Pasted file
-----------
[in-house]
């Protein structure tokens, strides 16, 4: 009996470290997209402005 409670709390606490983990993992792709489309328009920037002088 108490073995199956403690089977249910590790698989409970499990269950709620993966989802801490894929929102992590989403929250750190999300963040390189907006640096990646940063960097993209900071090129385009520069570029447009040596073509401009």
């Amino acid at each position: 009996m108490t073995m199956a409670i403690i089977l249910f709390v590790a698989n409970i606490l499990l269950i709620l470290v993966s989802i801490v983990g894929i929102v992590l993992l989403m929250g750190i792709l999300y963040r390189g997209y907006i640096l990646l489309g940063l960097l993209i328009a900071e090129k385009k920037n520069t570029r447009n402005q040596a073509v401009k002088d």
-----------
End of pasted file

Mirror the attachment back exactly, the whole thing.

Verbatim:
[in-house]
């Protein structure tokens, strides 16, 4: 009996470290997209402005 409670709390606490983990993992792709489309328009920037002088 108490073995199956403690089977249910590790698989409970499990269950709620993966989802801490894929929102992590989403929250750190999300963040390189907006640096990646940063960097993209900071090129385009520069570029447009040596073509401009």
């Amino acid at each position: 009996m108490t073995m199956a409670i403690i089977l249910f709390v590790a698989n409970i606490l499990l269950i709620l470290v993966s989802i801490v983990g894929i929102v992590l993992l989403m929250g750190i792709l999300y963040r390189g997209y907006i640096l990646l489309g940063l960097l993209i328009a900071e090129k385009k920037n520069t570029r447009n402005q040596a073509v401009k002088d």